Doc Rivers and Tom Thibodeau had an inspired defensive scheme, not to mention some inspired players. Again, no surprises. The Celtics were up 57-53 going into the fourth quarter. “It was exactly the type of game that we wanted,” said Rivers.
Which is to say, ugly. Actually, it was the greatest ugly game I’ve ever seen. Somehow, the Lakers would win a championship shooting 32 percent from the field.
But even as he faltered, Bryant got a lot of help. There was Artest — “the most valuable player tonight,” said Phil Jackson — who scored 20 points while holding Paul Pierce to 18. There was Pau Gasol — who also had a case of nerves — but still tallied 19 points and 18 rebounds, nine on the offensive glass. Derek Fisher nailed a 3 that tied the game at 64. Then there was Kevin Garnett, whose contribution to Laker Nation is not to be underestimated. With Boston down a big body, Garnett grabbed all of three boards. For the second time in as many games, he failed to get a single offensive rebound.
Still, eventually, Bryant came to his own defense. He conned Ray Allen into fouling him in the act behind the 3-point line. Points were precious and few Thursday night, and Bryant was nine of 11 from the line in the second half. Finally, he pulled up on Ray Allen for a 17-footer. There was 5:22 left, and for the first time all night, he looked like Kobe Bryant.
One more thing. For the seventh time in as many games, victory went to the team with more rebounds. Bryant had 15. That was more than enough for to earn him another Finals MVP trophy — and to change his mood.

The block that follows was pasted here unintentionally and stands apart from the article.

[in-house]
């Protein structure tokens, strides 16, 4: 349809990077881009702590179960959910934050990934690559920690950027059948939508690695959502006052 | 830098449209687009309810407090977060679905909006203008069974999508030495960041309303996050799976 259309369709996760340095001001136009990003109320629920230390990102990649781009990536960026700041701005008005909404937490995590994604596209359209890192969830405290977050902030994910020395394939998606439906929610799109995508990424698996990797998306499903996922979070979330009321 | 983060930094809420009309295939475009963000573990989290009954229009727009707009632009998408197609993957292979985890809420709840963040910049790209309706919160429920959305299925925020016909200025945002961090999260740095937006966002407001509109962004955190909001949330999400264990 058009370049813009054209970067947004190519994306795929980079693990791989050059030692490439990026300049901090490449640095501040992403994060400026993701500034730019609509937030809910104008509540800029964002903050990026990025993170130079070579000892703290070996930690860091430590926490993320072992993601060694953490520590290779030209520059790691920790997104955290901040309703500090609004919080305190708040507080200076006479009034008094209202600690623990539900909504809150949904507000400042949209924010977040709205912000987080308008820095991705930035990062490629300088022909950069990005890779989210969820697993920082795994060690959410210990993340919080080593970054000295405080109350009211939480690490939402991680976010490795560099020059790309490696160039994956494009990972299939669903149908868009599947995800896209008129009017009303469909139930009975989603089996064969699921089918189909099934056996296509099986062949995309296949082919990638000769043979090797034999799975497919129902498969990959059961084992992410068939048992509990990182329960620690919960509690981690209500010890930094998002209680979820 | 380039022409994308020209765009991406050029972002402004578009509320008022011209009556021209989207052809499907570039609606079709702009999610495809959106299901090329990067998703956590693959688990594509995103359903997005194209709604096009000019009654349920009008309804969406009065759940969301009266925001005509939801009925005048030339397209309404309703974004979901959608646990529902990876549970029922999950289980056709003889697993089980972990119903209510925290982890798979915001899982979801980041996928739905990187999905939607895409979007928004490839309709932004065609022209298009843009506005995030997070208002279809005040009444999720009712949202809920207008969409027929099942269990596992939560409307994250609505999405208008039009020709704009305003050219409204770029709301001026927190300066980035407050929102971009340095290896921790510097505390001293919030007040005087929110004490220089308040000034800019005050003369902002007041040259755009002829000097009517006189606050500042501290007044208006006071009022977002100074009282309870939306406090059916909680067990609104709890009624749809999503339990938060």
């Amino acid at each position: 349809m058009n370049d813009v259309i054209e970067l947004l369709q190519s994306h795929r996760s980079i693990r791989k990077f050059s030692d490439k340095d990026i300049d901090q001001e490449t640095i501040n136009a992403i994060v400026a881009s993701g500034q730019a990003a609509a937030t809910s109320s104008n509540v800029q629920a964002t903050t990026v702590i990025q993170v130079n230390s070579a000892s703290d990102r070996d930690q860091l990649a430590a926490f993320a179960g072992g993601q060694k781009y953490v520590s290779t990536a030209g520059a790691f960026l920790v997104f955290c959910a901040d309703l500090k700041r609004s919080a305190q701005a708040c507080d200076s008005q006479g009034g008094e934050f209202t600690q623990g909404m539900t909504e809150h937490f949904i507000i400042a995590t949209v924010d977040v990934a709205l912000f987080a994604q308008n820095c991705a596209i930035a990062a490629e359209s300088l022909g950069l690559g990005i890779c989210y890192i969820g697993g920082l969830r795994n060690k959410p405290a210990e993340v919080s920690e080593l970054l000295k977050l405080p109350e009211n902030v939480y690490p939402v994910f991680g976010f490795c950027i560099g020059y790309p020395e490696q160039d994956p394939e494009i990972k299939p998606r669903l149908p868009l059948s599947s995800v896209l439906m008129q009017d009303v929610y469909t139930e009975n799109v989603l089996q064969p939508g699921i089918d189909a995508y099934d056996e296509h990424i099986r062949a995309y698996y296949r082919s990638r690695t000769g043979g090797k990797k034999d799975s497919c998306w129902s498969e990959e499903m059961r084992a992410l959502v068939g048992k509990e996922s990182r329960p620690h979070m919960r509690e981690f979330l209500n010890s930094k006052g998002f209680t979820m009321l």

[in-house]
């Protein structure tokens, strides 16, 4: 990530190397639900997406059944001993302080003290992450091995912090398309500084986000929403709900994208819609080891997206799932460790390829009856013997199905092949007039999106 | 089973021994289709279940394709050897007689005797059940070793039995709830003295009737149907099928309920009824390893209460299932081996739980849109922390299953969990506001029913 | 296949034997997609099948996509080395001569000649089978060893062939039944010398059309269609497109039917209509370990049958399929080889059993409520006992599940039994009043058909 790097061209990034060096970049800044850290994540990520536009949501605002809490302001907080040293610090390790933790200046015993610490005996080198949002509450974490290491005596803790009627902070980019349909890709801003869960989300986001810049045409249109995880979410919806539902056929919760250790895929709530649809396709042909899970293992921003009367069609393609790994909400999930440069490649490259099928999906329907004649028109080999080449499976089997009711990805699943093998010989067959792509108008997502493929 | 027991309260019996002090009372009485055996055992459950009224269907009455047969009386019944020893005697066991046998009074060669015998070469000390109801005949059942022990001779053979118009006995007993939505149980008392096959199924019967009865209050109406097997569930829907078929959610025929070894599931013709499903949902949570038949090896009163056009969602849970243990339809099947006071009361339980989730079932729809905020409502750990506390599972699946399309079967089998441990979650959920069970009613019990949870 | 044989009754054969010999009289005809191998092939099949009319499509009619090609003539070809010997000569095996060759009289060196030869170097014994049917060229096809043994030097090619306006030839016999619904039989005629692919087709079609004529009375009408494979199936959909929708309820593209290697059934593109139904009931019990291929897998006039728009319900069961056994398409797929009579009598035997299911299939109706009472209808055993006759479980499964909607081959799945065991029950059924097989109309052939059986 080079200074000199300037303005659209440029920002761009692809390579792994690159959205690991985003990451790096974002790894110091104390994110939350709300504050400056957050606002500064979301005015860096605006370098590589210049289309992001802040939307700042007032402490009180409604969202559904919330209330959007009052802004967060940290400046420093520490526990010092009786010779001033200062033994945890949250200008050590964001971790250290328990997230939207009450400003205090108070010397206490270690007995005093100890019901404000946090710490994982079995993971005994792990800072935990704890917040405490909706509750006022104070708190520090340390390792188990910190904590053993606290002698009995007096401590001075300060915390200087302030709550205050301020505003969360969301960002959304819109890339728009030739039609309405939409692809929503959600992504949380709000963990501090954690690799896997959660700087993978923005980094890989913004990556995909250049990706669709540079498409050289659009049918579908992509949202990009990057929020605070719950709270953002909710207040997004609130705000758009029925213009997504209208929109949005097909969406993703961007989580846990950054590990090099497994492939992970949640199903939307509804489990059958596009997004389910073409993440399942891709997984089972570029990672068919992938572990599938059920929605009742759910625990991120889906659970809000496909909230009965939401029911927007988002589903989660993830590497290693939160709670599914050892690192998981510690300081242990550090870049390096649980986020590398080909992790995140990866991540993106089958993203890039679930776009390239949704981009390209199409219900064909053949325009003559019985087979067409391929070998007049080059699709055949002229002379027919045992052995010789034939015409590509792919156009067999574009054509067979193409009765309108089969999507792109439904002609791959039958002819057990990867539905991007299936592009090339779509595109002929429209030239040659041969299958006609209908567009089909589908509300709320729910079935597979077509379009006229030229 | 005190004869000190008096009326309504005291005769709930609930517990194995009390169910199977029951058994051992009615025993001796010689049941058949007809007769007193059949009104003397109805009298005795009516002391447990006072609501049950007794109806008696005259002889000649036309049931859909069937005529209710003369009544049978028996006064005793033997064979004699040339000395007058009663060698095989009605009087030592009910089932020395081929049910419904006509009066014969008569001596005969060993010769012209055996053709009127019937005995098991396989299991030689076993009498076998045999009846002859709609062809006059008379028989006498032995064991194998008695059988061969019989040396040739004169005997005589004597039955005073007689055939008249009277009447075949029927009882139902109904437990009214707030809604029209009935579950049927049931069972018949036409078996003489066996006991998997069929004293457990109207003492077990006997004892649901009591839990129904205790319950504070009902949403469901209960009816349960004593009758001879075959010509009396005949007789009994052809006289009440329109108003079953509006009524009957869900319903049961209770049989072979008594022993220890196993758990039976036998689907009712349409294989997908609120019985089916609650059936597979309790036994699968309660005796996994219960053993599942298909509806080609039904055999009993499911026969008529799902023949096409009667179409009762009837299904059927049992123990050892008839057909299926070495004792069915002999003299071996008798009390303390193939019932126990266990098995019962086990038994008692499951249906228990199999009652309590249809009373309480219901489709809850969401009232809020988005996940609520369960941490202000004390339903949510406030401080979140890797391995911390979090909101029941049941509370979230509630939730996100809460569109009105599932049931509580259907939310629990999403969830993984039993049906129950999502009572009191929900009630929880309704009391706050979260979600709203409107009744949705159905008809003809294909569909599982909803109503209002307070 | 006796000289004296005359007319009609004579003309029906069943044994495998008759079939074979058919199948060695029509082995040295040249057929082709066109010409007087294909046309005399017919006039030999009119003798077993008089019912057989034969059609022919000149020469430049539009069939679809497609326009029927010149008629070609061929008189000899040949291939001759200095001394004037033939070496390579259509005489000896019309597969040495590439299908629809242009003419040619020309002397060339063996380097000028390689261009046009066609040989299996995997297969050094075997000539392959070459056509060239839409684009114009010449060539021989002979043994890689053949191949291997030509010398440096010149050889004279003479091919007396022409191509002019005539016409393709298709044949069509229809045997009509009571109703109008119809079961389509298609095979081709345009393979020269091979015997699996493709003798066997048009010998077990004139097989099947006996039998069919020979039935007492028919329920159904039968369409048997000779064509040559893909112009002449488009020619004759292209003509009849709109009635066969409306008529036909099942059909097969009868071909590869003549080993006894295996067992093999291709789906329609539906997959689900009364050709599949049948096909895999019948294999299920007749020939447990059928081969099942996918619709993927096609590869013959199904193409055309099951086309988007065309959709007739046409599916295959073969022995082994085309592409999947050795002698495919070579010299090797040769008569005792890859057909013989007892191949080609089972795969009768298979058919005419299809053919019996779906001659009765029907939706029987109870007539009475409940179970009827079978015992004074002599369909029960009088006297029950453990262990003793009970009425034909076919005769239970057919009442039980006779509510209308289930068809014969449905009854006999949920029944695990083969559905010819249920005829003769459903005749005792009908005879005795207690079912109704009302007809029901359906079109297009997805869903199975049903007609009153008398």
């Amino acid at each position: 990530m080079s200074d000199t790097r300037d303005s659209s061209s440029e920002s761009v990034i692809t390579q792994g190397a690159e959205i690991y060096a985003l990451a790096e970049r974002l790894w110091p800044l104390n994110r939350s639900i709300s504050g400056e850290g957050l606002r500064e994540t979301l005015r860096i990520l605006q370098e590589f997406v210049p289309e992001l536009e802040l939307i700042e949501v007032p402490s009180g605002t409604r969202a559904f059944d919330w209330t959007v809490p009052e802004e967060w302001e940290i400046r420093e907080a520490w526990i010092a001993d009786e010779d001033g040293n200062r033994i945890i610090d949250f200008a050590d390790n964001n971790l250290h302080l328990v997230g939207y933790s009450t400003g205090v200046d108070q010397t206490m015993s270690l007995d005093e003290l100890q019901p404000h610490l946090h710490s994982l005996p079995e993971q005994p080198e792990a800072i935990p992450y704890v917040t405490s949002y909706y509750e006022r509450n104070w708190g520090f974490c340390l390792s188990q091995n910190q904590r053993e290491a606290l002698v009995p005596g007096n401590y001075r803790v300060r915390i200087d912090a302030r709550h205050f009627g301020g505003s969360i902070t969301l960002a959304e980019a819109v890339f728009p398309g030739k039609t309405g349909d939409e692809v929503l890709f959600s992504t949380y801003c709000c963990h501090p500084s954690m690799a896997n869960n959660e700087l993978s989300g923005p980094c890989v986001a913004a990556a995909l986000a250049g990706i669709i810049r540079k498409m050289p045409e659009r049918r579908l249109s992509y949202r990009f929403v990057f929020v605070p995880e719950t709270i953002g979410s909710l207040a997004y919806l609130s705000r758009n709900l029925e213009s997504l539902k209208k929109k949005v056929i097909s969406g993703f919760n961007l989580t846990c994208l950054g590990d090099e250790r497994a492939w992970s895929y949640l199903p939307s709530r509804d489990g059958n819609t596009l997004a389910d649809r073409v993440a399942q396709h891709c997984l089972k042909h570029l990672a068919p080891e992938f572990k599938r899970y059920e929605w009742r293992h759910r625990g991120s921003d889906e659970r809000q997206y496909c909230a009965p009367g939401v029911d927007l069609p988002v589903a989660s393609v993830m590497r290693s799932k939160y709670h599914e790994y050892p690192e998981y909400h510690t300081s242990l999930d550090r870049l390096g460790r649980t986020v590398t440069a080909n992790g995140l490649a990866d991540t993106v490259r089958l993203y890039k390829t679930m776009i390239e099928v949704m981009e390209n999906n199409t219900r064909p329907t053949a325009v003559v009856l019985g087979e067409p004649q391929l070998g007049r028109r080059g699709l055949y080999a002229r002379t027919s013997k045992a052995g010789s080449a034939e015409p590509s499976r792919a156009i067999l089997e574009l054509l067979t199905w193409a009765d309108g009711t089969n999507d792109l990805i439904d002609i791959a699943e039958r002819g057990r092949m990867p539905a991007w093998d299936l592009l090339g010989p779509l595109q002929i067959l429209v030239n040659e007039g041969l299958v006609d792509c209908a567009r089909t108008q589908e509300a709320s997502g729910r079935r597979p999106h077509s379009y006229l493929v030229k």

In the interview room, someone asked what his fifth title meant to him, individually.
“Just one more than Shaq,” he said. “You can take that to the bank. You know how I am. I don’t forget anything.”
Actually, that’s part of Bryant’s genius, the ability to take everything personally, to keep a running score with rivals real and imagined. He didn’t care about the Lakers-Celtics rivalry? Are you kidding? Every time he puts on the uniform, he’s playing for posterity.
“I was just lying to you,” he said. “... You guys know what a student I am of the game. I know every series that the Lakers have played in. I mean, I was just a Laker nut, and I know every Celtics series, every statistic. It meant the world to me.”
Well, now that you’re being straight with us, I asked, how beat up are you?
“I’m obviously going to have to look at the knee and figure some things out,” he said. “I can’t play a whole season the way it is now. ... Same thing with the finger. Without the tape, I can’t grip a basketball. There’s some things I’ll have to figure out in the offseason.”
Are these matters that can be surgically corrected? Or do you have to have to modify the way you play as you age?
“It’s just an injury,” he said. “That’s what drove me nuts and made this even sweeter…Everybody talking about, ‘He’s old. He’s old.’ I was hurt. ‘ I drained my knee and all of a sudden (I’m) reeling off 30-point games… and everybody said how young I looked.”
I remind him that he’s played more minutes of pro basketball, way more, than anybody his age ever has. He’ll soon be a very old 32.
“You want to start my motivation for next season?”
He was still holding his sparkly little girls, still smiling. Or was he?
“Don’t start with me right now,” said Kobe Bryant.